When you’re writing about a place, how do you describe that place? You describe it with adjectives. Take a look at this sentence:
The sauna was steamy and dim.
In this sentence, steamy and dim are the two adjectives. You can describe your writing’s subject with adjectives like these and paint a clear picture in your reader’s mind. But sometimes, a clear picture won’t do. . . you need to paint a crystal clear picture. When you need to do that, compound adjectives are one of the most effective tools in your toolkit.
What are compound adjectives?
Compound adjectives are compound words that act as adjectives. A compound word is any word that’s made up of two or more words, like:
- Fire truck
Both of those examples are compound nouns, which are compound words that communicate a specific person, place, thing, or concept. Compound adjectives describe nouns (either regular nouns or compound nouns, for that matter).
Take a look at these compound adjectives examples:
Types of compound adjectives
Not every compound adjective contains two singular adjectives. We realize that sounds a bit confusing, so this chart should explain it more clearly:
|Part of Speech||Part of Speech||Example|
|Adjective||+||Noun||=||Short-term, first-time, long-distance|
|Adjective||+||Present Participle||=||Fast-talking, Spanish-speaking, backward-facing|
|Noun||+||Past Participle||=||Whitewashed, sun-dried, homegrown|
|Number||+||Noun||=||Second-place, nineteenth-century, four-wheel|
|Noun||+||Adjective||=||Ice-cold, sky-blue, cruelty-free|
|Noun||+||Present Participle||=||French-speaking, mouth-watering, self-effacing|
|Adverb||+||Past Participle||=||Tightly wound, overpopulated, undercooked|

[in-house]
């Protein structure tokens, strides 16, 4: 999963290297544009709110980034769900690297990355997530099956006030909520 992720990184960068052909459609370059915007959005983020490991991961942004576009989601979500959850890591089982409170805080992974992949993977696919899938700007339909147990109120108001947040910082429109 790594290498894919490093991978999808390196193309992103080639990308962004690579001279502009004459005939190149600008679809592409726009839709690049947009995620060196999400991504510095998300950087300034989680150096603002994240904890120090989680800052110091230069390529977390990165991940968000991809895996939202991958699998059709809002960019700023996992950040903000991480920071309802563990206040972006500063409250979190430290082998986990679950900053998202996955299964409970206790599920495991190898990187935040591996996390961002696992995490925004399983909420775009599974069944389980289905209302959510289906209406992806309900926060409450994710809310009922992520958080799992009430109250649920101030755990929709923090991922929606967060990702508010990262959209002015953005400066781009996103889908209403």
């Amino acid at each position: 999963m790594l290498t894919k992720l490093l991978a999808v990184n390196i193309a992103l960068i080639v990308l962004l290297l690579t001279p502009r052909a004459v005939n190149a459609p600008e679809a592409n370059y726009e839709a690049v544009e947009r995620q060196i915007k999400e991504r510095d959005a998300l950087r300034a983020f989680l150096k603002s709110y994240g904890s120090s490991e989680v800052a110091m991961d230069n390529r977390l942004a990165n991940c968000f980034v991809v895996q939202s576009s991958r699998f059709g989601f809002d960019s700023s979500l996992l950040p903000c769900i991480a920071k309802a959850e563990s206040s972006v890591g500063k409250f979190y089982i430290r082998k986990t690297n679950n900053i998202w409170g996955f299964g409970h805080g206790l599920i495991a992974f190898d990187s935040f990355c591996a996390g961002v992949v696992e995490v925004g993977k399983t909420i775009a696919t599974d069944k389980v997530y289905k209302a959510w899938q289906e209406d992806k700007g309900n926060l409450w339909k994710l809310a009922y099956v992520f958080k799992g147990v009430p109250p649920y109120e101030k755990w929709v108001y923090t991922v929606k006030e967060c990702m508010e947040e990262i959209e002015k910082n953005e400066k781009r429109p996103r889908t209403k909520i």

|Adjective||+||Past Participle||=||Double-baked, deep-fried, warm-blooded|
|Noun||+||Noun||=||Seasick, meat eater, bulletproof|
As you can see, compound adjectives are defined by what they do, rather than what they contain. Any time two (or more!) words become a single term to describe a noun, they’re a compound adjective.
Does a compound adjective always need a hyphen?
Unlike compound nouns, compound adjectives usually need hyphens. But like most grammar rules, this isn’t always the case. Certain compound adjectives don’t need hyphens, even if they come before a noun in a sentence. Here are a few examples of open compound adjectives in sentences:
- As a new lawyer, you should expect to perform pro bono work.
- My sister and I are going to a dub reggae concert at the end of this month.
- When I saw him, he had that “running on empty” look in his eyes.
And here are a few closed compound adjectives in sentences:
- She bought an overstuffed ottoman for her living room.
- The meat was undercooked, but the broccoli was perfect.
When compound adjectives contain numbers
Usually, compound adjectives that contain numbers need hyphens. For example, you might say:
- The insular culture retained twentieth-century sensibilities.
- We ate a second-rate meal at the diner.
But when the number comes second in the compound adjective, it does not need a hyphen. Here’s an example of this type of compound adjective:
- My brother has Type 2 diabetes.
Using compound adjectives that contain superlatives